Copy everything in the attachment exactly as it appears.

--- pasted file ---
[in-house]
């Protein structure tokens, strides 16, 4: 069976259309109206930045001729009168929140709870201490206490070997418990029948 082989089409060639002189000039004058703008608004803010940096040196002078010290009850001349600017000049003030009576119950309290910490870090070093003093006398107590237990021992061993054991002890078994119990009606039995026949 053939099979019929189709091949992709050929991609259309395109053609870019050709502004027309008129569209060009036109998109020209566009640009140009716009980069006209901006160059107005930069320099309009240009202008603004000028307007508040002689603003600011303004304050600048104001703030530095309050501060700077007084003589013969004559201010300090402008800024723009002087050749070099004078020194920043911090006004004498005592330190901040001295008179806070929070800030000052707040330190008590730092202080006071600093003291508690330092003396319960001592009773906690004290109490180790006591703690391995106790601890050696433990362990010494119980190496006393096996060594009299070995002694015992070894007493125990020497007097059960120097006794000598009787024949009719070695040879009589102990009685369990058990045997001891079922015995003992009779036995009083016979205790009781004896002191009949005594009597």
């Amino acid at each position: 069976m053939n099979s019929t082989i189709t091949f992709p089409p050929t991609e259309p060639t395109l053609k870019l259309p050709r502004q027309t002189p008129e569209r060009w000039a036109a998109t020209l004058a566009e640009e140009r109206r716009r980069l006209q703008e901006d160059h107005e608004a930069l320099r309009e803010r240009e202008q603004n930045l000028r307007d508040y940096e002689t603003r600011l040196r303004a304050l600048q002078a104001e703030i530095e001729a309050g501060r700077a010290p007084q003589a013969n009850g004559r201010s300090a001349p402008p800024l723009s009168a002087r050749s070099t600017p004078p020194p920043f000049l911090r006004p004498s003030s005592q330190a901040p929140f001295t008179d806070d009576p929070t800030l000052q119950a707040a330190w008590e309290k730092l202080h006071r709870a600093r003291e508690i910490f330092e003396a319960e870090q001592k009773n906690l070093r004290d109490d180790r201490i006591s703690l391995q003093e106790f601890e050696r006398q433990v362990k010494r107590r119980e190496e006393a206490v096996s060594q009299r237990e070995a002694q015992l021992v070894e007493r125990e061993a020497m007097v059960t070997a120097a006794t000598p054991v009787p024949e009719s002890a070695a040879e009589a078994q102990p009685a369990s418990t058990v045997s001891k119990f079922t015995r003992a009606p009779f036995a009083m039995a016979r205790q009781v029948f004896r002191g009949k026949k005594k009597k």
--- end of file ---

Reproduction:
[in-house]
């Protein structure tokens, strides 16, 4: 069976259309109206930045001729009168929140709870201490206490070997418990029948 082989089409060639002189000039004058703008608004803010940096040196002078010290009850001349600017000049003030009576119950309290910490870090070093003093006398107590237990021992061993054991002890078994119990009606039995026949 053939099979019929189709091949992709050929991609259309395109053609870019050709502004027309008129569209060009036109998109020209566009640009140009716009980069006209901006160059107005930069320099309009240009202008603004000028307007508040002689603003600011303004304050600048104001703030530095309050501060700077007084003589013969004559201010300090402008800024723009002087050749070099004078020194920043911090006004004498005592330190901040001295008179806070929070800030000052707040330190008590730092202080006071600093003291508690330092003396319960001592009773906690004290109490180790006591703690391995106790601890050696433990362990010494119980190496006393096996060594009299070995002694015992070894007493125990020497007097059960120097006794000598009787024949009719070695040879009589102990009685369990058990045997001891079922015995003992009779036995009083016979205790009781004896002191009949005594009597």
């Amino acid at each position: 069976m053939n099979s019929t082989i189709t091949f992709p089409p050929t991609e259309p060639t395109l053609k870019l259309p050709r502004q027309t002189p008129e569209r060009w000039a036109a998109t020209l004058a566009e640009e140009r109206r716009r980069l006209q703008e901006d160059h107005e608004a930069l320099r309009e803010r240009e202008q603004n930045l000028r307007d508040y940096e002689t603003r600011l040196r303004a304050l600048q002078a104001e703030i530095e001729a309050g501060r700077a010290p007084q003589a013969n009850g004559r201010s300090a001349p402008p800024l723009s009168a002087r050749s070099t600017p004078p020194p920043f000049l911090r006004p004498s003030s005592q330190a901040p929140f001295t008179d806070d009576p929070t800030l000052q119950a707040a330190w008590e309290k730092l202080h006071r709870a600093r003291e508690i910490f330092e003396a319960e870090q001592k009773n906690l070093r004290d109490d180790r201490i006591s703690l391995q003093e106790f601890e050696r006398q433990v362990k010494r107590r119980e190496e006393a206490v096996s060594q009299r237990e070995a002694q015992l021992v070894e007493r125990e061993a020497m007097v059960t070997a120097a006794t000598p054991v009787p024949e009719s002890a070695a040879e009589a078994q102990p009685a369990s418990t058990v045997s001891k119990f079922t015995r003992a009606p009779f036995a009083m039995a016979r205790q009781v029948f004896r002191g009949k026949k005594k009597k």